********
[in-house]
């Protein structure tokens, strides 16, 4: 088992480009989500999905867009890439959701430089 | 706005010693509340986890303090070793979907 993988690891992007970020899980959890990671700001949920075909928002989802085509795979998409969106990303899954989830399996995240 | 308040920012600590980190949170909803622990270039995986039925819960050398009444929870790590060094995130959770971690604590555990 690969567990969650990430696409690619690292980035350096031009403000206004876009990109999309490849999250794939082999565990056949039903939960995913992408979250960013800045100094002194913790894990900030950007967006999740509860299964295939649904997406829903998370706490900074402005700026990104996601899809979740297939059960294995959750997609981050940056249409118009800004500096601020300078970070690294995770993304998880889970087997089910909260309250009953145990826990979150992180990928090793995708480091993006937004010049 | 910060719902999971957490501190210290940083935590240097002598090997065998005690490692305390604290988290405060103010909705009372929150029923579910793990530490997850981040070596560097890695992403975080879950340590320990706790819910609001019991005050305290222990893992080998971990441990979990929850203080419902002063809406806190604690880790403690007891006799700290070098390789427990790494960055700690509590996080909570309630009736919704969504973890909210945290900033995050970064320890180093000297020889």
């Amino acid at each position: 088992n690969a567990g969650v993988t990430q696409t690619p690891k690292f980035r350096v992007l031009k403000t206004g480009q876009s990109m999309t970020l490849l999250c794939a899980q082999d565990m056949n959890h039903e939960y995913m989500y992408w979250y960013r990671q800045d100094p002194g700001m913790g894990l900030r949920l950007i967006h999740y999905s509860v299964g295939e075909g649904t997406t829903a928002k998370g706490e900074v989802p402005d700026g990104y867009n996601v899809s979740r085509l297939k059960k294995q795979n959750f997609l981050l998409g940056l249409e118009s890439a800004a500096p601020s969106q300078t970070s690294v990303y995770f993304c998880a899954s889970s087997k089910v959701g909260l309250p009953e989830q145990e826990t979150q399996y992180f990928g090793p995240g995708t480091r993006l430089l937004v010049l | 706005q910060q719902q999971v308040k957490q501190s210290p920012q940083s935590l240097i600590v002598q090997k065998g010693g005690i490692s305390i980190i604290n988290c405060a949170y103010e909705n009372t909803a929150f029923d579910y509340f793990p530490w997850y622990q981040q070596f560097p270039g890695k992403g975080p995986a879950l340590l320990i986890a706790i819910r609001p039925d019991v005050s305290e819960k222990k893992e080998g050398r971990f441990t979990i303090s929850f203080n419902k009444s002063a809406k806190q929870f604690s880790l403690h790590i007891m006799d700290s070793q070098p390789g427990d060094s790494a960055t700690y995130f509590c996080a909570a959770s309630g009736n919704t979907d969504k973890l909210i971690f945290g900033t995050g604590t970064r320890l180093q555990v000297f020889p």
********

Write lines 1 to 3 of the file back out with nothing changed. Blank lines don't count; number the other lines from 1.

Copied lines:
[in-house]
């Protein structure tokens, strides 16, 4: 088992480009989500999905867009890439959701430089 | 706005010693509340986890303090070793979907 993988690891992007970020899980959890990671700001949920075909928002989802085509795979998409969106990303899954989830399996995240 | 308040920012600590980190949170909803622990270039995986039925819960050398009444929870790590060094995130959770971690604590555990 690969567990969650990430696409690619690292980035350096031009403000206004876009990109999309490849999250794939082999565990056949039903939960995913992408979250960013800045100094002194913790894990900030950007967006999740509860299964295939649904997406829903998370706490900074402005700026990104996601899809979740297939059960294995959750997609981050940056249409118009800004500096601020300078970070690294995770993304998880889970087997089910909260309250009953145990826990979150992180990928090793995708480091993006937004010049 | 910060719902999971957490501190210290940083935590240097002598090997065998005690490692305390604290988290405060103010909705009372929150029923579910793990530490997850981040070596560097890695992403975080879950340590320990706790819910609001019991005050305290222990893992080998971990441990979990929850203080419902002063809406806190604690880790403690007891006799700290070098390789427990790494960055700690509590996080909570309630009736919704969504973890909210945290900033995050970064320890180093000297020889």
């Amino acid at each position: 088992n690969a567990g969650v993988t990430q696409t690619p690891k690292f980035r350096v992007l031009k403000t206004g480009q876009s990109m999309t970020l490849l999250c794939a899980q082999d565990m056949n959890h039903e939960y995913m989500y992408w979250y960013r990671q800045d100094p002194g700001m913790g894990l900030r949920l950007i967006h999740y999905s509860v299964g295939e075909g649904t997406t829903a928002k998370g706490e900074v989802p402005d700026g990104y867009n996601v899809s979740r085509l297939k059960k294995q795979n959750f997609l981050l998409g940056l249409e118009s890439a800004a500096p601020s969106q300078t970070s690294v990303y995770f993304c998880a899954s889970s087997k089910v959701g909260l309250p009953e989830q145990e826990t979150q399996y992180f990928g090793p995240g995708t480091r993006l430089l937004v010049l | 706005q910060q719902q999971v308040k957490q501190s210290p920012q940083s935590l240097i600590v002598q090997k065998g010693g005690i490692s305390i980190i604290n988290c405060a949170y103010e909705n009372t909803a929150f029923d579910y509340f793990p530490w997850y622990q981040q070596f560097p270039g890695k992403g975080p995986a879950l340590l320990i986890a706790i819910r609001p039925d019991v005050s305290e819960k222990k893992e080998g050398r971990f441990t979990i303090s929850f203080n419902k009444s002063a809406k806190q929870f604690s880790l403690h790590i007891m006799d700290s070793q070098p390789g427990d060094s790494a960055t700690y995130f509590c996080a909570a959770s309630g009736n919704t979907d969504k973890l909210i971690f945290g900033t995050g604590t970064r320890l180093q555990v000297f020889p």